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Bank of America apologizes for Apple Pay double-billing glitch

Written By doni icha on Kamis, 23 Oktober 2014 | 22.39

The Associated Press Posted: Oct 23, 2014 8:40 AM ET Last Updated: Oct 23, 2014 8:41 AM ET

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Oct 23, 2014 11:15 AM ET Oct 23, 2014 11:15 AM ET Oct 23, 2014 11:15 AM ET Oct 23, 2014 11:20 AM ET Oct 23, 2014 11:15 AM ET

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Stocks down amid nervousness over Ottawa shooting

Canada's main stock index dropped on Wednesday after a four-day winning streak as investors reacted nervously to monetary policy commentary from the Bank of Canada and news of shootings in Ottawa.

The TSX was down 235.64 points to 14,312.07 at the close of trading.

A drop in the price of U.S. crude oil, which fell below $82 US before recovering to $82.09, down 72 cents on the day, also weighed on shares.

The Canadian dollar was trading at 88.96 US, down .09 of a cent on the day.

Losses picked up at mid-morning when reports began of shootings in Ottawa that killed a Canadian soldier and had Parliament Hill and area in lockdown.

"(The shooting) contributes to the negative sentiment," said Elvis Picardo, strategist at Global Securities in Vancouver. "The fact that the shooting happened in Ottawa may have rattled investors. Investors should be cautious about the ramifications."

Analysts said investors also may have been stepping back to reassess after four days of gains. The TSX fell more than 11 per cent in the previous two weeks amid declining oil prices and worries over global growth.

On Wednesday, the Bank of Canada nudged its growth estimate for Canada this year a point higher to 2.3 per cent.

It also dropped any reference to taking a neutral stance on interest rates, a move it signalled this month by saying it would not give forward guidance on rate moves.

Financials, the index's most heavily weighted sector, fell 1.2 per cent and the energy sector was off 2.2 per cent, a reflection of the dip in oil prices.

In the U.S., some strong earnings reports from Boeing and Yahoo initially helped lift stocks.

But they also finished lower as investors lost confidence in the four-day rally.

The Dow was down 153.49 at 16,461.32, the S&P 500 down 14.17 at 1,927.11 and the Nasdaq off 36.63 at 4,382.85.


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Stephen Poloz awaits sunrise after Canada's long industrial sunset: Don Pittis

Not even Bank of Canada governor Stephen Poloz escaped the effects of yesterday's attack on the heart of Canadian democracy.

The bank issued a written report that points to a very long, very slow recovery in the Canadian economy, but because of what the bank called "the incident in downtown Ottawa," Poloz released but did not read his speech. A question-and-answer session was cancelled.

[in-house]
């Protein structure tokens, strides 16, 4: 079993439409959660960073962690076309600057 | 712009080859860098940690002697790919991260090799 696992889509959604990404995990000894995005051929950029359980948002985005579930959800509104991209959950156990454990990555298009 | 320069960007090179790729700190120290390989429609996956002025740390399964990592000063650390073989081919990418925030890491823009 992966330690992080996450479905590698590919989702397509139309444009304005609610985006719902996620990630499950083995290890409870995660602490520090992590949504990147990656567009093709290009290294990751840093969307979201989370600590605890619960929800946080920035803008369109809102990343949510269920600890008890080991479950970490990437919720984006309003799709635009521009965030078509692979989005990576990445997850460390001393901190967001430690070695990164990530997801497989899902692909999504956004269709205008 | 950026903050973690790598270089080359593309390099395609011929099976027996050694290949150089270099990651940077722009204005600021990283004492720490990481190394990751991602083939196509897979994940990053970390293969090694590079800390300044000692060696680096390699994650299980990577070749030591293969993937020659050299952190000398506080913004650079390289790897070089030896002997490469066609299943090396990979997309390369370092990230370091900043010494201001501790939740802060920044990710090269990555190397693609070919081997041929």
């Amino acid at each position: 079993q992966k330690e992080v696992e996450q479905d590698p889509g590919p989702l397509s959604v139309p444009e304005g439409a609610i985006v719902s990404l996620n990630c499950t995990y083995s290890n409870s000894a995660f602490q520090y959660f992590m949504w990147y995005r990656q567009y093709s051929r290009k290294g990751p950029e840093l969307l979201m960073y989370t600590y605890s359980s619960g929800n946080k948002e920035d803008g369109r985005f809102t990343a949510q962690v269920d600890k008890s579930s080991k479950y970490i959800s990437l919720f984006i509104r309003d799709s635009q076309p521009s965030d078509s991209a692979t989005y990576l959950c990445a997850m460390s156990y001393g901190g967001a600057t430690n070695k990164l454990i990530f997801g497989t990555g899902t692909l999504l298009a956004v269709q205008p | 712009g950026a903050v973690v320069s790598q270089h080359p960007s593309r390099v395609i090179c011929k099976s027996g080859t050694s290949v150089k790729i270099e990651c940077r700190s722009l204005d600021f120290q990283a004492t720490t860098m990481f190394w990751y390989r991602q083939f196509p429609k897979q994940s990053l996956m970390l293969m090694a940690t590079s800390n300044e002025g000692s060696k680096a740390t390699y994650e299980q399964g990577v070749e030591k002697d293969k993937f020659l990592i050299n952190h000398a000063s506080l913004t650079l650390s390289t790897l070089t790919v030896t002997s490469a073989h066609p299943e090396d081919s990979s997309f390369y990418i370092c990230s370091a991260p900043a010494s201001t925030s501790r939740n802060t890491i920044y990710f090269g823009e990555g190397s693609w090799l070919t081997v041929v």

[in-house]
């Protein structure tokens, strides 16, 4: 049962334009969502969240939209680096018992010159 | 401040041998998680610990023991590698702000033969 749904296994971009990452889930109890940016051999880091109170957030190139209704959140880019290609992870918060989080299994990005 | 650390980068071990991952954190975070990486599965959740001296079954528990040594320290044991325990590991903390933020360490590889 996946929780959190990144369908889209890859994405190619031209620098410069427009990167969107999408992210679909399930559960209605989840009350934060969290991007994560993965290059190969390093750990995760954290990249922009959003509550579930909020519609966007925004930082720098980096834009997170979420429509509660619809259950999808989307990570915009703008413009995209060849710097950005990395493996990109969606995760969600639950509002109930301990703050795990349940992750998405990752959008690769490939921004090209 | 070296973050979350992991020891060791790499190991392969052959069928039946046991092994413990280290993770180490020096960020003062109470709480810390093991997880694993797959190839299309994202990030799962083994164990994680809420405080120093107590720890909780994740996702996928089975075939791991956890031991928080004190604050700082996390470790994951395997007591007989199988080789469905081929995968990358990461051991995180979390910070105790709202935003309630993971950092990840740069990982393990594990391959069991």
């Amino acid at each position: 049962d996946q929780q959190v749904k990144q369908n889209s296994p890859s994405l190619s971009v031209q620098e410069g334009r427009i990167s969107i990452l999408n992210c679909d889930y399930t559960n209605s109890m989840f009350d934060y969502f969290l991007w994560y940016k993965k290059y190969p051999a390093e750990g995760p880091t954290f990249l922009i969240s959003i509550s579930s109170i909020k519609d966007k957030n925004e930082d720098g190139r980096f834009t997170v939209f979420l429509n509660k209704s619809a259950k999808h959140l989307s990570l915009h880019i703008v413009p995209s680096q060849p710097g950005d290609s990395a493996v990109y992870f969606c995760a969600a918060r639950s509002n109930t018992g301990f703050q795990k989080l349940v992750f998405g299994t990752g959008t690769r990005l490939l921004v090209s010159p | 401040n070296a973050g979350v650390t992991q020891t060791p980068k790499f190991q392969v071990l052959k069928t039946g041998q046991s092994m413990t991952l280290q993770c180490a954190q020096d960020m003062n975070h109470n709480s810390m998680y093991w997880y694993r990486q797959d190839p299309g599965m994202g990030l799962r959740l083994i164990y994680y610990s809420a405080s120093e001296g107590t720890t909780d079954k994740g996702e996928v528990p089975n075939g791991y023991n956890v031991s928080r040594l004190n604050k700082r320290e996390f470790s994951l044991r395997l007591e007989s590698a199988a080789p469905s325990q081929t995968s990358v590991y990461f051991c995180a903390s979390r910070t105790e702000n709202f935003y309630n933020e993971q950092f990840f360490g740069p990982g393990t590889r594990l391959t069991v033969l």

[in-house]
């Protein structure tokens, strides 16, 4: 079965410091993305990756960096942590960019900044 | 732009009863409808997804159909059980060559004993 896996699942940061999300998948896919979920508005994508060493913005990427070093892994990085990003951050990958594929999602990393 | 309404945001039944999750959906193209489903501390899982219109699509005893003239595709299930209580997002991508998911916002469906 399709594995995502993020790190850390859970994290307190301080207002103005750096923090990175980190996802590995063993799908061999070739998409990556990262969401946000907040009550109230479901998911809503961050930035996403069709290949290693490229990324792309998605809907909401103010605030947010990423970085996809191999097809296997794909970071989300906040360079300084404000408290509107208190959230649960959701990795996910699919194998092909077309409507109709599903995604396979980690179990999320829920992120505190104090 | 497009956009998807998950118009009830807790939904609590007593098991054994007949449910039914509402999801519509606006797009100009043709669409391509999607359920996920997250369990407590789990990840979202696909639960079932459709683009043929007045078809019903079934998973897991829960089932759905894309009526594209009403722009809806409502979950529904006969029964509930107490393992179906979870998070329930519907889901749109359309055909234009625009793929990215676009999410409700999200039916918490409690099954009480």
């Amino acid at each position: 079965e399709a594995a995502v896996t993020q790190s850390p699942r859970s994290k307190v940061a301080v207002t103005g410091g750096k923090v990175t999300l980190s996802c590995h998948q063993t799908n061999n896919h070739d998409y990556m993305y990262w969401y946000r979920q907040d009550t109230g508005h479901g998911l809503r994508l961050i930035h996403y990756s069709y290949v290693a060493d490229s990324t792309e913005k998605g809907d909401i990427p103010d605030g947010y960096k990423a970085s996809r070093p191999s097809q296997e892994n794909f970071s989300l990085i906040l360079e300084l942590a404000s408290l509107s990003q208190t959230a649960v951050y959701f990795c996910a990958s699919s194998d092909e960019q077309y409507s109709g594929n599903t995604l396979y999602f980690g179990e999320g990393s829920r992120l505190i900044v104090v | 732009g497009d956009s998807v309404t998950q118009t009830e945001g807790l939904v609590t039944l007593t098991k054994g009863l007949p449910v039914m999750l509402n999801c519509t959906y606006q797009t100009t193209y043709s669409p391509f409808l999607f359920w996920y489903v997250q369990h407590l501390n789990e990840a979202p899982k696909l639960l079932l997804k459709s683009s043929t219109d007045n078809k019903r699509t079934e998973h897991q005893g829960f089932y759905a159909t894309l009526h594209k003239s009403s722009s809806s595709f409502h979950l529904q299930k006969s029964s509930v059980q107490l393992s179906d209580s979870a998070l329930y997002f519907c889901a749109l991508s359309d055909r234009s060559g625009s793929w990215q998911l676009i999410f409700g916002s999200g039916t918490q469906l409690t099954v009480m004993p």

According to bank spokesman Alex Deslongchamps, because Poloz's news conference was scheduled right across the street from the violence on Parliament Hill, the decision to cancel was made "pretty quickly."

"He is safe," said Deslongchamps, speaking from lockdown at the Bank of Canada's Ottawa headquarters. For security reasons, he couldn't say more about where Poloz was during and after the gunfire.

While the governor was safe, the bank could not guarantee the same thing for the Canadian economy.

What you might call the soaring loonie effect has had a severe long-term impact. 

"The good news," Poloz said in the speech he was unable to deliver, "is that the U.S. economy is gaining traction, particularly in sectors that are beneficial to Canada's exports." 

But there was bad news, too.

Long decline

Canada's important energy sector has suffered from falling prices. And despite some recent "help from a lower Canadian dollar," Poloz says non-energy manufacturing and exporting have gone through a long and damaging period of decline while the dollar was high or climbing. 

Since 2000, Poloz noted in his speech, many export sectors have shown steady declines, sucking billions of dollars out of Canada's export economy. 

stelco-cp-6724767

During this long, slow business cycle, jobs have been lost as Canadian factories have closed or cut capacity. (J.P. Moczulski/Canadian Press)

"Had the export of these products instead risen in line with foreign demand," said the speech, "they would have contributed about $30 billion in additional exports last year."

Effectively what is happening is that during this long, slow business cycle, factories have closed or cut capacity and the result has been a permanent loss of jobs.

A lot of those jobs are in what we used to call "sunset industries" — manufacturing processes better done abroad by cheap labour or consolidated by automation into more labour-efficient factories. That's what happened when jobs at Heinz and the former Stelco moved from Ontario to the United States.

Poloz fears it will be a long wait for the "rebuilding phase of the recovery," where sunrise industries will expand and finally use up Canada's excess capacity of workers and capital.

We still don't know what those new industries will be, but if we are lucky, they will create sophisticated, high- tech jobs to employ what Karl Marx might have referred to as our "labour reserve army" of educated youth.